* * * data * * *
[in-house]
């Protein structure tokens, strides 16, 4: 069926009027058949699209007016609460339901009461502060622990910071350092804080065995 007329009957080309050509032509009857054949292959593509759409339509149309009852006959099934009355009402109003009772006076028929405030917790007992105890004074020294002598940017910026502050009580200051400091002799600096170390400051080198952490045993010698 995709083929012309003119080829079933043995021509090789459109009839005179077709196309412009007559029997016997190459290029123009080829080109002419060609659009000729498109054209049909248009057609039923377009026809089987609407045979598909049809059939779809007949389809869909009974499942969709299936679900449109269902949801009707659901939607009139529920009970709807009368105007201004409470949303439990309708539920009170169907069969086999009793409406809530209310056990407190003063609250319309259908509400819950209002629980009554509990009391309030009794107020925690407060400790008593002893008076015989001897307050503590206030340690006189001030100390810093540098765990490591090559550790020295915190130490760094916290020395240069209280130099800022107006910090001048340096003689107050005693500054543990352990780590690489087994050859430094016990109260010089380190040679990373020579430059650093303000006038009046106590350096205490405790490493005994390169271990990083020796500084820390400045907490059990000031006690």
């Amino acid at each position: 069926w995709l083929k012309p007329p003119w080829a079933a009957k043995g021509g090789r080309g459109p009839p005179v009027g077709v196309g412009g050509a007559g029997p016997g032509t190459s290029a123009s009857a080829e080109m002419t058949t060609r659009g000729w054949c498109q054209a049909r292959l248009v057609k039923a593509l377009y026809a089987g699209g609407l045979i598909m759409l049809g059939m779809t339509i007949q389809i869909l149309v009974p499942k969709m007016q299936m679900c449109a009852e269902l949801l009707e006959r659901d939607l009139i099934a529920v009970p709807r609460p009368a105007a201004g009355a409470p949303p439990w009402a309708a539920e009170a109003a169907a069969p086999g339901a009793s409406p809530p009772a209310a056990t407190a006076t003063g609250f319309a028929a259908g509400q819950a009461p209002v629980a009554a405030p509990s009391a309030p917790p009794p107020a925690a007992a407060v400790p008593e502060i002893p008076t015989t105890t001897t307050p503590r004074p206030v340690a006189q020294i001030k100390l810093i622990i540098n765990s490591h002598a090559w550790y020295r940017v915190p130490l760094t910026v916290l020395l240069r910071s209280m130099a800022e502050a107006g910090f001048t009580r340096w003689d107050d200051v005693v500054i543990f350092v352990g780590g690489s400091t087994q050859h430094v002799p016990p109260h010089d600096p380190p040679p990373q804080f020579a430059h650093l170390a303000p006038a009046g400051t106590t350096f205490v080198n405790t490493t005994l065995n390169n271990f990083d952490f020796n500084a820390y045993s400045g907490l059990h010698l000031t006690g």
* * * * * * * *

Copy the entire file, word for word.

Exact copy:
[in-house]
């Protein structure tokens, strides 16, 4: 069926009027058949699209007016609460339901009461502060622990910071350092804080065995 007329009957080309050509032509009857054949292959593509759409339509149309009852006959099934009355009402109003009772006076028929405030917790007992105890004074020294002598940017910026502050009580200051400091002799600096170390400051080198952490045993010698 995709083929012309003119080829079933043995021509090789459109009839005179077709196309412009007559029997016997190459290029123009080829080109002419060609659009000729498109054209049909248009057609039923377009026809089987609407045979598909049809059939779809007949389809869909009974499942969709299936679900449109269902949801009707659901939607009139529920009970709807009368105007201004409470949303439990309708539920009170169907069969086999009793409406809530209310056990407190003063609250319309259908509400819950209002629980009554509990009391309030009794107020925690407060400790008593002893008076015989001897307050503590206030340690006189001030100390810093540098765990490591090559550790020295915190130490760094916290020395240069209280130099800022107006910090001048340096003689107050005693500054543990352990780590690489087994050859430094016990109260010089380190040679990373020579430059650093303000006038009046106590350096205490405790490493005994390169271990990083020796500084820390400045907490059990000031006690």
């Amino acid at each position: 069926w995709l083929k012309p007329p003119w080829a079933a009957k043995g021509g090789r080309g459109p009839p005179v009027g077709v196309g412009g050509a007559g029997p016997g032509t190459s290029a123009s009857a080829e080109m002419t058949t060609r659009g000729w054949c498109q054209a049909r292959l248009v057609k039923a593509l377009y026809a089987g699209g609407l045979i598909m759409l049809g059939m779809t339509i007949q389809i869909l149309v009974p499942k969709m007016q299936m679900c449109a009852e269902l949801l009707e006959r659901d939607l009139i099934a529920v009970p709807r609460p009368a105007a201004g009355a409470p949303p439990w009402a309708a539920e009170a109003a169907a069969p086999g339901a009793s409406p809530p009772a209310a056990t407190a006076t003063g609250f319309a028929a259908g509400q819950a009461p209002v629980a009554a405030p509990s009391a309030p917790p009794p107020a925690a007992a407060v400790p008593e502060i002893p008076t015989t105890t001897t307050p503590r004074p206030v340690a006189q020294i001030k100390l810093i622990i540098n765990s490591h002598a090559w550790y020295r940017v915190p130490l760094t910026v916290l020395l240069r910071s209280m130099a800022e502050a107006g910090f001048t009580r340096w003689d107050d200051v005693v500054i543990f350092v352990g780590g690489s400091t087994q050859h430094v002799p016990p109260h010089d600096p380190p040679p990373q804080f020579a430059h650093l170390a303000p006038a009046g400051t106590t350096f205490v080198n405790t490493t005994l065995n390169n271990f990083d952490f020796n500084a820390y045993s400045g907490l059990h010698l000031t006690g």